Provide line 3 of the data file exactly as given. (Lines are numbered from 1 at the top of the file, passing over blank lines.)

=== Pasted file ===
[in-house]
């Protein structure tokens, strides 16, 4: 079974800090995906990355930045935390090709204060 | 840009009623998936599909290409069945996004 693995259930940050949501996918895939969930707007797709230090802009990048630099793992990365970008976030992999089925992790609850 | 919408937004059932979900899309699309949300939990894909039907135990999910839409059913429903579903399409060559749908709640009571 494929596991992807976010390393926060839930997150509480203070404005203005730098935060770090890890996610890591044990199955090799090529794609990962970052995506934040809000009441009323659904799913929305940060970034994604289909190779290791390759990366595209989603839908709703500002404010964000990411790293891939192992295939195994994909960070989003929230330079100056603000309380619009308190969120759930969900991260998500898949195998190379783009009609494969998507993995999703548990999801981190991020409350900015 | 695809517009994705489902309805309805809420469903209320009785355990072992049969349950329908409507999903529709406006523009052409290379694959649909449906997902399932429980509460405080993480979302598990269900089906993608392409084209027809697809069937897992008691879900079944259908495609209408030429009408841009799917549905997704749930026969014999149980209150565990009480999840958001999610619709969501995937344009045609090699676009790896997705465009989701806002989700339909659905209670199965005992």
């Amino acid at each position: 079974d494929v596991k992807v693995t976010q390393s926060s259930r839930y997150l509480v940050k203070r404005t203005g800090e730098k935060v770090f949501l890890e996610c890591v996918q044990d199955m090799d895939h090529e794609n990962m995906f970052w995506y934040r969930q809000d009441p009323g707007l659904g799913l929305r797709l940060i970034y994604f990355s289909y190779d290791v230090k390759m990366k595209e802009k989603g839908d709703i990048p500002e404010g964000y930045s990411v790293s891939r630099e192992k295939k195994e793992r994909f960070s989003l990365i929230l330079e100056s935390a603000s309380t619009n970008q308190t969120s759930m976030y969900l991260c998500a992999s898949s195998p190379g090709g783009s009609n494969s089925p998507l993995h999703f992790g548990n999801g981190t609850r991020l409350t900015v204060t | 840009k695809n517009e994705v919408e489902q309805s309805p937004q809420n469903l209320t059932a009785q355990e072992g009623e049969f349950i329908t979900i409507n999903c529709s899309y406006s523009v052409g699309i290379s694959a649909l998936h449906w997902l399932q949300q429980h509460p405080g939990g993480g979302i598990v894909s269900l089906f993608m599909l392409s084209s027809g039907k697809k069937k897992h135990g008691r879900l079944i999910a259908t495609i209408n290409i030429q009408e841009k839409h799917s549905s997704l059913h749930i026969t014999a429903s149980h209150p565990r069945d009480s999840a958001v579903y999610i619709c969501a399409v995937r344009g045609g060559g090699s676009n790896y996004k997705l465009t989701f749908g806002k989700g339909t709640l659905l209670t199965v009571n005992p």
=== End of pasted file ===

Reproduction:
């Amino acid at each position: 079974d494929v596991k992807v693995t976010q390393s926060s259930r839930y997150l509480v940050k203070r404005t203005g800090e730098k935060v770090f949501l890890e996610c890591v996918q044990d199955m090799d895939h090529e794609n990962m995906f970052w995506y934040r969930q809000d009441p009323g707007l659904g799913l929305r797709l940060i970034y994604f990355s289909y190779d290791v230090k390759m990366k595209e802009k989603g839908d709703i990048p500002e404010g964000y930045s990411v790293s891939r630099e192992k295939k195994e793992r994909f960070s989003l990365i929230l330079e100056s935390a603000s309380t619009n970008q308190t969120s759930m976030y969900l991260c998500a992999s898949s195998p190379g090709g783009s009609n494969s089925p998507l993995h999703f992790g548990n999801g981190t609850r991020l409350t900015v204060t | 840009k695809n517009e994705v919408e489902q309805s309805p937004q809420n469903l209320t059932a009785q355990e072992g009623e049969f349950i329908t979900i409507n999903c529709s899309y406006s523009v052409g699309i290379s694959a649909l998936h449906w997902l399932q949300q429980h509460p405080g939990g993480g979302i598990v894909s269900l089906f993608m599909l392409s084209s027809g039907k697809k069937k897992h135990g008691r879900l079944i999910a259908t495609i209408n290409i030429q009408e841009k839409h799917s549905s997704l059913h749930i026969t014999a429903s149980h209150p565990r069945d009480s999840a958001v579903y999610i619709c969501a399409v995937r344009g045609g060559g090699s676009n790896y996004k997705l465009t989701f749908g806002k989700g339909t709640l659905l209670t199965v009571n005992p």